Parshat Vayishlach


By: Sammy Lurie (11th Grade)


This week’s Parsha is Parshat Vayishlach. In this portion, Yaakov prepares for a potential war against his brother Esav. The Parsha starts with Yaakov sending messengers to attempt to make peace with Esav as the Pasuk states: וַיִּשְׁלַ֨ח יַעֲקֹ֤ב מַלְאָכִים֙ לְפָנָ֔יו אֶל־עֵשָׂ֖ו אָחִ֑יו אַ֥רְצָה שֵׂעִ֖יר שְׂדֵ֥ה אֱדֽוֹם“ ׃." The pasuk refers to the messengers as Malachim, which raises some questions because Malachim can refer to angels.


Rashi comments on the word Malachim saying that they were literal angels. An opposing opinion in the Midrash says these Malachim were actually human. If we say the Malachim were real angels, why did Yaakov need them instead of regular messengers? And if we say that the Malachim were human, why did the Torah call them angels?


To answer these questions, we first have to understand a concept brought by Rav Moshe Feinstein. When the average Jew witnesses a miracle, they are astonished and their faith in Hashem is strengthened. On the other hand, Tzaddikim whose faith in Hashem is already extremely strong views natural and supernatural phenomena the same. This is because they have the understanding that both are Hashem’s doing. Hashem will perform miracles for people on the higher level more frequently than the other type of person. This is simply because if Hashem performed miracles for the lower-level person often then it would become natural and lose its meaning as a miracle.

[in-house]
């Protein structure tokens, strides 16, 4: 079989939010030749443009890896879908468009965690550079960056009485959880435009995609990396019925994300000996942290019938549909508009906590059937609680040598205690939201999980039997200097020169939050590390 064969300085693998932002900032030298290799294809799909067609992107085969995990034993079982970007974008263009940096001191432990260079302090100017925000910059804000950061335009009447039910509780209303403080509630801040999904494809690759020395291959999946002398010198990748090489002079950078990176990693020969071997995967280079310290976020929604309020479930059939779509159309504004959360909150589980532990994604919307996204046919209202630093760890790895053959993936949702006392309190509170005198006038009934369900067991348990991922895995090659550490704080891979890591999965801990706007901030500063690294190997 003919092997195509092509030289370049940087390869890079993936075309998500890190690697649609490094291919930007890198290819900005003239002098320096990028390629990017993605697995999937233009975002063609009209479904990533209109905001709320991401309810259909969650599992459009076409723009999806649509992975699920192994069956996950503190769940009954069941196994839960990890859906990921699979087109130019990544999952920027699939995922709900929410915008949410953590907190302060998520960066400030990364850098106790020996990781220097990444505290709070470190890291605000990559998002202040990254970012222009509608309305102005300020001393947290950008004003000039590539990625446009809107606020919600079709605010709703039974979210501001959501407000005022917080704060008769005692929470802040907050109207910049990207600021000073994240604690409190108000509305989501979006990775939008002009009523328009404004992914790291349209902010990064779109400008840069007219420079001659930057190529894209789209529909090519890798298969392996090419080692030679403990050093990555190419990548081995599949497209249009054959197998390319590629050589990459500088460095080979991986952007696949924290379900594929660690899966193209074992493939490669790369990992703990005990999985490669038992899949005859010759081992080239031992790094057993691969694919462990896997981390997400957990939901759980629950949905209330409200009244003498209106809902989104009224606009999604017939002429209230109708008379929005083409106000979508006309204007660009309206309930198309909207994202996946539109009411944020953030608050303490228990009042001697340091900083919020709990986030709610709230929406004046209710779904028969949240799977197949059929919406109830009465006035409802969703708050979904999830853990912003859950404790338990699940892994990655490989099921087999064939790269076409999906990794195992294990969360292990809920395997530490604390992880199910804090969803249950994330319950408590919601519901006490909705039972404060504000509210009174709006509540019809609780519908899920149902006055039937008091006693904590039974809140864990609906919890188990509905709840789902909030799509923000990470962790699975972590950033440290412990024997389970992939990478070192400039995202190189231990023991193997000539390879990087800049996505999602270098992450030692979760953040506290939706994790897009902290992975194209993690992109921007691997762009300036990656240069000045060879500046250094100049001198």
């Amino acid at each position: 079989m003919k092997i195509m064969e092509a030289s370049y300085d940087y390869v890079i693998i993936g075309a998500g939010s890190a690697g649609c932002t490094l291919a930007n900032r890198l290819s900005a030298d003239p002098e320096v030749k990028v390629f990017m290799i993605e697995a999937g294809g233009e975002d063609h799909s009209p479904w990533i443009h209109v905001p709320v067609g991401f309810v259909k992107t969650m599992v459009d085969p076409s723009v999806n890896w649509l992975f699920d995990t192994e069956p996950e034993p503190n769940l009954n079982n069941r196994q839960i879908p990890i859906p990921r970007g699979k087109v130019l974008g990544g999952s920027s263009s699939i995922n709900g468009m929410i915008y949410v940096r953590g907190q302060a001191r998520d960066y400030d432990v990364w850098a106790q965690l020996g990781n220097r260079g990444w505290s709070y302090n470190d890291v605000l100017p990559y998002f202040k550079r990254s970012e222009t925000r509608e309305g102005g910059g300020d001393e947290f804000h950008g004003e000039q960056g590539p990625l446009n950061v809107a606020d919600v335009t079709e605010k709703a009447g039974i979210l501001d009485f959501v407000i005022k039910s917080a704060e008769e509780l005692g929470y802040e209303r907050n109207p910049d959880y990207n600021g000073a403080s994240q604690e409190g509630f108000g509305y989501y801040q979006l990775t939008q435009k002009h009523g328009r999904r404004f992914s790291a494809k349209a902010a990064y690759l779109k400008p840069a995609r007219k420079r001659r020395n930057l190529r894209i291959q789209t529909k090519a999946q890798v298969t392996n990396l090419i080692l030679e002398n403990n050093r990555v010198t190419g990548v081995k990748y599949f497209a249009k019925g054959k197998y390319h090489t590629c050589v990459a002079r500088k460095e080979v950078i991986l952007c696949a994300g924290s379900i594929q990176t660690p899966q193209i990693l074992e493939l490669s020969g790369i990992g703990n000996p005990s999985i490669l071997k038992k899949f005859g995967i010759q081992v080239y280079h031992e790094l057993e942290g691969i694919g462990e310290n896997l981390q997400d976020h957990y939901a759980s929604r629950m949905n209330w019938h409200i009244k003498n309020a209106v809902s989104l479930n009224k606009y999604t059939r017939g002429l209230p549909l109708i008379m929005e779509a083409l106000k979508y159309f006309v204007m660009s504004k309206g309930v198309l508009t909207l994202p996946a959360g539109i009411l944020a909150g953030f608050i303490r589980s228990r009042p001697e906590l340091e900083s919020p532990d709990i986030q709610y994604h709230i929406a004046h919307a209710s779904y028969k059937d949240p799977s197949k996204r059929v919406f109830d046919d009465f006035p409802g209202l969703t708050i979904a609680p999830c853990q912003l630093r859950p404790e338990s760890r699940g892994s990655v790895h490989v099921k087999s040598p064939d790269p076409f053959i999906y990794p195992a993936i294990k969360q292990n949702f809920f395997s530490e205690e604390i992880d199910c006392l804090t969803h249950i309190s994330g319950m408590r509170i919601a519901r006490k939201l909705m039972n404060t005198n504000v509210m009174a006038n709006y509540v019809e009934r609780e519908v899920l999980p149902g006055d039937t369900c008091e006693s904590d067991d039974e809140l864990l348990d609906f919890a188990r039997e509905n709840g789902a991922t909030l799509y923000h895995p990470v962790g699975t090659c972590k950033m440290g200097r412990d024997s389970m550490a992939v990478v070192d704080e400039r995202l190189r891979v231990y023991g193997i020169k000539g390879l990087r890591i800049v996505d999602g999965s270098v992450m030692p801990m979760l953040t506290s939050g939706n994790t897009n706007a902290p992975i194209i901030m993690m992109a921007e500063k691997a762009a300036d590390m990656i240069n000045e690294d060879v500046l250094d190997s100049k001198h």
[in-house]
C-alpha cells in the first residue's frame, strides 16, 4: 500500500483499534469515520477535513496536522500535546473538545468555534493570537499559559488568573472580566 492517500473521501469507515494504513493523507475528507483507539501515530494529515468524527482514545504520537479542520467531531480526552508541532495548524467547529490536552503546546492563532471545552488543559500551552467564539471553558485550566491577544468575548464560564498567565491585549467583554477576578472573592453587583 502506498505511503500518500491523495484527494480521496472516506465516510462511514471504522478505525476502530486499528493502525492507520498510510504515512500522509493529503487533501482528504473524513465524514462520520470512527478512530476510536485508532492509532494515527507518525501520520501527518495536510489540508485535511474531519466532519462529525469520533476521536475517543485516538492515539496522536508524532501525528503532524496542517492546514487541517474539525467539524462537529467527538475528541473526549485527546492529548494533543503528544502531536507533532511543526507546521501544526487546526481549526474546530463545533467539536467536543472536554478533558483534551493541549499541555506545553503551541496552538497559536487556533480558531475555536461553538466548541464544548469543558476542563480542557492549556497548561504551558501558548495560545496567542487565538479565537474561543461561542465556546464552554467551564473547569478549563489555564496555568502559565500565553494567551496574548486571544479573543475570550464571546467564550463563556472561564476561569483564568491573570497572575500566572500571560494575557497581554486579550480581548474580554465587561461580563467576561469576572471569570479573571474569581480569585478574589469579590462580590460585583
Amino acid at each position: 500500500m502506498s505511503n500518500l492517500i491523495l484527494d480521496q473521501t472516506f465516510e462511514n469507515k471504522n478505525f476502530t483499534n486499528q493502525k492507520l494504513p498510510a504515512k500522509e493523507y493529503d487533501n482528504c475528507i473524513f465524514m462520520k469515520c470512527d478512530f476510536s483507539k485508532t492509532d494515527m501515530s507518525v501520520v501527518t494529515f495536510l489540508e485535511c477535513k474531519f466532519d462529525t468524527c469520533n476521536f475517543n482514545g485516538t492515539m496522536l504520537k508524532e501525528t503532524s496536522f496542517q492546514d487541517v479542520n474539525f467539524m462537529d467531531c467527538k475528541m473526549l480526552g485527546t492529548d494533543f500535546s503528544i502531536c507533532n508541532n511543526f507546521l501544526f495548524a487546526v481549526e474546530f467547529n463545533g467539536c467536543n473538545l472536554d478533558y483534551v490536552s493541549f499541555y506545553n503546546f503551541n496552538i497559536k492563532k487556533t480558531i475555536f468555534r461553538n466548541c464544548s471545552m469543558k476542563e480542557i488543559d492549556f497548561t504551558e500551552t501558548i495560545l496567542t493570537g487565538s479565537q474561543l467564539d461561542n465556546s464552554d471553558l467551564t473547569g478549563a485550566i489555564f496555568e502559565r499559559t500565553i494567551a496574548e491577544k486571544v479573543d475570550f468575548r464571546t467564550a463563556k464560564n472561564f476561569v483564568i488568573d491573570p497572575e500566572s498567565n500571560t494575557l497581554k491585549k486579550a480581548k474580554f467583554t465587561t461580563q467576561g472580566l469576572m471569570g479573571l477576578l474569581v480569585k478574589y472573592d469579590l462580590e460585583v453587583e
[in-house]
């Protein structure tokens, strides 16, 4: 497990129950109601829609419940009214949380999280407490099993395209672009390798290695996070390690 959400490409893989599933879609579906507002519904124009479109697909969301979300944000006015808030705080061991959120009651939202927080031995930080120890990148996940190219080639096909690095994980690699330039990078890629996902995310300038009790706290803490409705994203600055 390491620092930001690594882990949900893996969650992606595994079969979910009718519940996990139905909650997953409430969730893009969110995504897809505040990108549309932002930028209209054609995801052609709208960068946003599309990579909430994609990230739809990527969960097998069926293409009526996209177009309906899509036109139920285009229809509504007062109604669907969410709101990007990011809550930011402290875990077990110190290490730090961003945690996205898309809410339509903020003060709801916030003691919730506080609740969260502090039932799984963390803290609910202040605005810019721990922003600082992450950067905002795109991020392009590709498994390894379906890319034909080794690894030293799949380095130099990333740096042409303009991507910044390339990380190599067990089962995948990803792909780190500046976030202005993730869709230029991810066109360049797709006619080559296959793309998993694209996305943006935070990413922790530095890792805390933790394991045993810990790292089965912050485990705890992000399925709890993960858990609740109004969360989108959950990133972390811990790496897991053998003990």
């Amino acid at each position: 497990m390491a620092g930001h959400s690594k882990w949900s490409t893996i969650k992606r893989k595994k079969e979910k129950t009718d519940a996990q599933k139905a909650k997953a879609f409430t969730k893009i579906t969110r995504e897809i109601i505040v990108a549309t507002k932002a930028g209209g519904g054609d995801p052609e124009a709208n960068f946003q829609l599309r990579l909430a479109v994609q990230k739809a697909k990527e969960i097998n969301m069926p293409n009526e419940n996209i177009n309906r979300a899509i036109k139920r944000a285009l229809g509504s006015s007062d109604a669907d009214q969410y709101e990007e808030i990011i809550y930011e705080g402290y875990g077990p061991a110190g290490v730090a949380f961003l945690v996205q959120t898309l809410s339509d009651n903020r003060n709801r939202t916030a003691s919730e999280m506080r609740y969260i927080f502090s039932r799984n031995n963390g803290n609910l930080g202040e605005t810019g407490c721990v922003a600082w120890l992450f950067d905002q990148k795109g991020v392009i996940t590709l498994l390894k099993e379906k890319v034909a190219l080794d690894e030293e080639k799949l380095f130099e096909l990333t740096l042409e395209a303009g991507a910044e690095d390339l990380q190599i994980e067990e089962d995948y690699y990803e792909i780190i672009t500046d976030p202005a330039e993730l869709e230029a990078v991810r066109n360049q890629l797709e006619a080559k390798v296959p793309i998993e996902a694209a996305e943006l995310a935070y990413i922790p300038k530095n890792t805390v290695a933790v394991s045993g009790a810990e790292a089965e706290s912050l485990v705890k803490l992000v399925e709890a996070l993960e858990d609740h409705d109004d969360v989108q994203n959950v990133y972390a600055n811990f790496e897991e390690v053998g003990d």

A story in the Gemara highlights this very idea. Once Rabbi Chaninah Ben Dosa’s daughter accidentally filled her candlesticks with vinegar instead of oil. Rabbi Chaninah assured her the vinegar would burn just like it is oil and it did. For him there was no difference between the vinegar burning and the oil burning- both are natural because they are caused directly by Hashem. For the same reason, Yaakov sending a human messenger and sending an angel was exactly the same. This is why the Torah uses this language which can be interpreted in both ways. We should aim to be like Yaakov and understand that all natural and supernatural things come from Hashem.


Shabbat Shalom!


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